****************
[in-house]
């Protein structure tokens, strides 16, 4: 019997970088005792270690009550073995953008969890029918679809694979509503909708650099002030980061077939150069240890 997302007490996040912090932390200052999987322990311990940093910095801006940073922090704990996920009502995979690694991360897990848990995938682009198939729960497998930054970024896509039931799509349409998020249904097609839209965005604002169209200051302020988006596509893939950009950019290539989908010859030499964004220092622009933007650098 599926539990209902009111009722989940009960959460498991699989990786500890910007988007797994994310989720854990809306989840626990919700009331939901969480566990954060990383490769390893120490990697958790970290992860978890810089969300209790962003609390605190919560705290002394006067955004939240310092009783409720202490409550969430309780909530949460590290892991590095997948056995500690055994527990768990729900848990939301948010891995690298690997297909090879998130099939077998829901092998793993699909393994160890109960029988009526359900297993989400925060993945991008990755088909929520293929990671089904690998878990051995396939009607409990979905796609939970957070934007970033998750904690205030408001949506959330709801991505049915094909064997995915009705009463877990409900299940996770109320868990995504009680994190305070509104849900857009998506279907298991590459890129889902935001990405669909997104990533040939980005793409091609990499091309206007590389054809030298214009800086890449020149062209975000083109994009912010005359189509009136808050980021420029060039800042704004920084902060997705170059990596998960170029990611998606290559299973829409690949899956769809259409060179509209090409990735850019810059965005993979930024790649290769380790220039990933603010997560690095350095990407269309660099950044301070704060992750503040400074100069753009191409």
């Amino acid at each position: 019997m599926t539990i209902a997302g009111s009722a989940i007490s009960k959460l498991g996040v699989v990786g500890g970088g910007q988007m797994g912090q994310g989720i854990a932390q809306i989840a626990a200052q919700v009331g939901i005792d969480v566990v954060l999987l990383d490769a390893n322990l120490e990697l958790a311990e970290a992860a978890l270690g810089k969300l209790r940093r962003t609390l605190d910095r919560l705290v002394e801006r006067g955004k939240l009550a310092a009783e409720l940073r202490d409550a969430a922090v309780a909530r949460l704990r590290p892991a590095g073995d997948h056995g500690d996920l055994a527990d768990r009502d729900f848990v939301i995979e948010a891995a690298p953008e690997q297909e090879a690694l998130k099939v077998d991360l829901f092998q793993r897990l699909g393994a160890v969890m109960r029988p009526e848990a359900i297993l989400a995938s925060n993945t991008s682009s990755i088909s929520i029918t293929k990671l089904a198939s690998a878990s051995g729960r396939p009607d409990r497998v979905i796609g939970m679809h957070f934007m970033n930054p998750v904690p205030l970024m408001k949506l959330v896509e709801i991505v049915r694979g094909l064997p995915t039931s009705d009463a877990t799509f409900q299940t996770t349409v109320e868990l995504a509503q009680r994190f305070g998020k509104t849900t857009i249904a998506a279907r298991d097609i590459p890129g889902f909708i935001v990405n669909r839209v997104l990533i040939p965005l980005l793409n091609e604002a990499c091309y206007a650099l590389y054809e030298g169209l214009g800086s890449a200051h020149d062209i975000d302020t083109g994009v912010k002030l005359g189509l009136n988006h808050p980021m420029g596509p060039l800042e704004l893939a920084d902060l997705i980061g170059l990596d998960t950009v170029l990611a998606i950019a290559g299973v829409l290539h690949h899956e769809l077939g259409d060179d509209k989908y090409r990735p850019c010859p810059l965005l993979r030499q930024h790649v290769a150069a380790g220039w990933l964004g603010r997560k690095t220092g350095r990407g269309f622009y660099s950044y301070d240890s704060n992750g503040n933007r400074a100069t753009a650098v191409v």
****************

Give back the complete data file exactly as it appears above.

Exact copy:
[in-house]
């Protein structure tokens, strides 16, 4: 019997970088005792270690009550073995953008969890029918679809694979509503909708650099002030980061077939150069240890 997302007490996040912090932390200052999987322990311990940093910095801006940073922090704990996920009502995979690694991360897990848990995938682009198939729960497998930054970024896509039931799509349409998020249904097609839209965005604002169209200051302020988006596509893939950009950019290539989908010859030499964004220092622009933007650098 599926539990209902009111009722989940009960959460498991699989990786500890910007988007797994994310989720854990809306989840626990919700009331939901969480566990954060990383490769390893120490990697958790970290992860978890810089969300209790962003609390605190919560705290002394006067955004939240310092009783409720202490409550969430309780909530949460590290892991590095997948056995500690055994527990768990729900848990939301948010891995690298690997297909090879998130099939077998829901092998793993699909393994160890109960029988009526359900297993989400925060993945991008990755088909929520293929990671089904690998878990051995396939009607409990979905796609939970957070934007970033998750904690205030408001949506959330709801991505049915094909064997995915009705009463877990409900299940996770109320868990995504009680994190305070509104849900857009998506279907298991590459890129889902935001990405669909997104990533040939980005793409091609990499091309206007590389054809030298214009800086890449020149062209975000083109994009912010005359189509009136808050980021420029060039800042704004920084902060997705170059990596998960170029990611998606290559299973829409690949899956769809259409060179509209090409990735850019810059965005993979930024790649290769380790220039990933603010997560690095350095990407269309660099950044301070704060992750503040400074100069753009191409």
């Amino acid at each position: 019997m599926t539990i209902a997302g009111s009722a989940i007490s009960k959460l498991g996040v699989v990786g500890g970088g910007q988007m797994g912090q994310g989720i854990a932390q809306i989840a626990a200052q919700v009331g939901i005792d969480v566990v954060l999987l990383d490769a390893n322990l120490e990697l958790a311990e970290a992860a978890l270690g810089k969300l209790r940093r962003t609390l605190d910095r919560l705290v002394e801006r006067g955004k939240l009550a310092a009783e409720l940073r202490d409550a969430a922090v309780a909530r949460l704990r590290p892991a590095g073995d997948h056995g500690d996920l055994a527990d768990r009502d729900f848990v939301i995979e948010a891995a690298p953008e690997q297909e090879a690694l998130k099939v077998d991360l829901f092998q793993r897990l699909g393994a160890v969890m109960r029988p009526e848990a359900i297993l989400a995938s925060n993945t991008s682009s990755i088909s929520i029918t293929k990671l089904a198939s690998a878990s051995g729960r396939p009607d409990r497998v979905i796609g939970m679809h957070f934007m970033n930054p998750v904690p205030l970024m408001k949506l959330v896509e709801i991505v049915r694979g094909l064997p995915t039931s009705d009463a877990t799509f409900q299940t996770t349409v109320e868990l995504a509503q009680r994190f305070g998020k509104t849900t857009i249904a998506a279907r298991d097609i590459p890129g889902f909708i935001v990405n669909r839209v997104l990533i040939p965005l980005l793409n091609e604002a990499c091309y206007a650099l590389y054809e030298g169209l214009g800086s890449a200051h020149d062209i975000d302020t083109g994009v912010k002030l005359g189509l009136n988006h808050p980021m420029g596509p060039l800042e704004l893939a920084d902060l997705i980061g170059l990596d998960t950009v170029l990611a998606i950019a290559g299973v829409l290539h690949h899956e769809l077939g259409d060179d509209k989908y090409r990735p850019c010859p810059l965005l993979r030499q930024h790649v290769a150069a380790g220039w990933l964004g603010r997560k690095t220092g350095r990407g269309f622009y660099s950044y301070d240890s704060n992750g503040n933007r400074a100069t753009a650098v191409v």